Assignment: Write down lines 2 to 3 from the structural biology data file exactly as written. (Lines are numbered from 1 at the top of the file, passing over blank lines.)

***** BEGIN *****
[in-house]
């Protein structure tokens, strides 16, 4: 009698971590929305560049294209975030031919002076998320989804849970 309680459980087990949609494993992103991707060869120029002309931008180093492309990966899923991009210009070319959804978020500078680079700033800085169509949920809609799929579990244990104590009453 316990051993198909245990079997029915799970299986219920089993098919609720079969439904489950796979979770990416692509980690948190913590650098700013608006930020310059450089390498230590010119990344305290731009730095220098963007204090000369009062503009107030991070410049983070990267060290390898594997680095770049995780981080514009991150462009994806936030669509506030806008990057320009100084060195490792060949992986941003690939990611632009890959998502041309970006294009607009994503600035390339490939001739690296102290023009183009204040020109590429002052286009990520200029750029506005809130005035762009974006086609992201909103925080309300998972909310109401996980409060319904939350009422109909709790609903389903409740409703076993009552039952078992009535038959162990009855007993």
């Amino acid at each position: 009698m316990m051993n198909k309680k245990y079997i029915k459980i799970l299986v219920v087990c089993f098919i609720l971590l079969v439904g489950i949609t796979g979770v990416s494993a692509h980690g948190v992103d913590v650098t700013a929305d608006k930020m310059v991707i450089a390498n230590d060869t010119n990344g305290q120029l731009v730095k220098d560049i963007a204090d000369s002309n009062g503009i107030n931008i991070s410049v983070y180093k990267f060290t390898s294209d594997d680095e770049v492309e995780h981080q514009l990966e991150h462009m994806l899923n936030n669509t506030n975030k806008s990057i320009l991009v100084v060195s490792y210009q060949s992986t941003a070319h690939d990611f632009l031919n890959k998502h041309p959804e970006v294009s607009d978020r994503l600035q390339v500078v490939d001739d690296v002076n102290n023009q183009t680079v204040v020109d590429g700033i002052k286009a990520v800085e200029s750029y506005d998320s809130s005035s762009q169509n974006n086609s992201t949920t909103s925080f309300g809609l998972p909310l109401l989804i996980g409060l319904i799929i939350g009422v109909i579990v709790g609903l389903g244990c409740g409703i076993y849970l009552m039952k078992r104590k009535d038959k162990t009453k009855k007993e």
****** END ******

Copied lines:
């Protein structure tokens, strides 16, 4: 009698971590929305560049294209975030031919002076998320989804849970 309680459980087990949609494993992103991707060869120029002309931008180093492309990966899923991009210009070319959804978020500078680079700033800085169509949920809609799929579990244990104590009453 316990051993198909245990079997029915799970299986219920089993098919609720079969439904489950796979979770990416692509980690948190913590650098700013608006930020310059450089390498230590010119990344305290731009730095220098963007204090000369009062503009107030991070410049983070990267060290390898594997680095770049995780981080514009991150462009994806936030669509506030806008990057320009100084060195490792060949992986941003690939990611632009890959998502041309970006294009607009994503600035390339490939001739690296102290023009183009204040020109590429002052286009990520200029750029506005809130005035762009974006086609992201909103925080309300998972909310109401996980409060319904939350009422109909709790609903389903409740409703076993009552039952078992009535038959162990009855007993």
């Amino acid at each position: 009698m316990m051993n198909k309680k245990y079997i029915k459980i799970l299986v219920v087990c089993f098919i609720l971590l079969v439904g489950i949609t796979g979770v990416s494993a692509h980690g948190v992103d913590v650098t700013a929305d608006k930020m310059v991707i450089a390498n230590d060869t010119n990344g305290q120029l731009v730095k220098d560049i963007a204090d000369s002309n009062g503009i107030n931008i991070s410049v983070y180093k990267f060290t390898s294209d594997d680095e770049v492309e995780h981080q514009l990966e991150h462009m994806l899923n936030n669509t506030n975030k806008s990057i320009l991009v100084v060195s490792y210009q060949s992986t941003a070319h690939d990611f632009l031919n890959k998502h041309p959804e970006v294009s607009d978020r994503l600035q390339v500078v490939d001739d690296v002076n102290n023009q183009t680079v204040v020109d590429g700033i002052k286009a990520v800085e200029s750029y506005d998320s809130s005035s762009q169509n974006n086609s992201t949920t909103s925080f309300g809609l998972p909310l109401l989804i996980g409060l319904i799929i939350g009422v109909i579990v709790g609903l389903g244990c409740g409703i076993y849970l009552m039952k078992r104590k009535d038959k162990t009453k009855k007993e």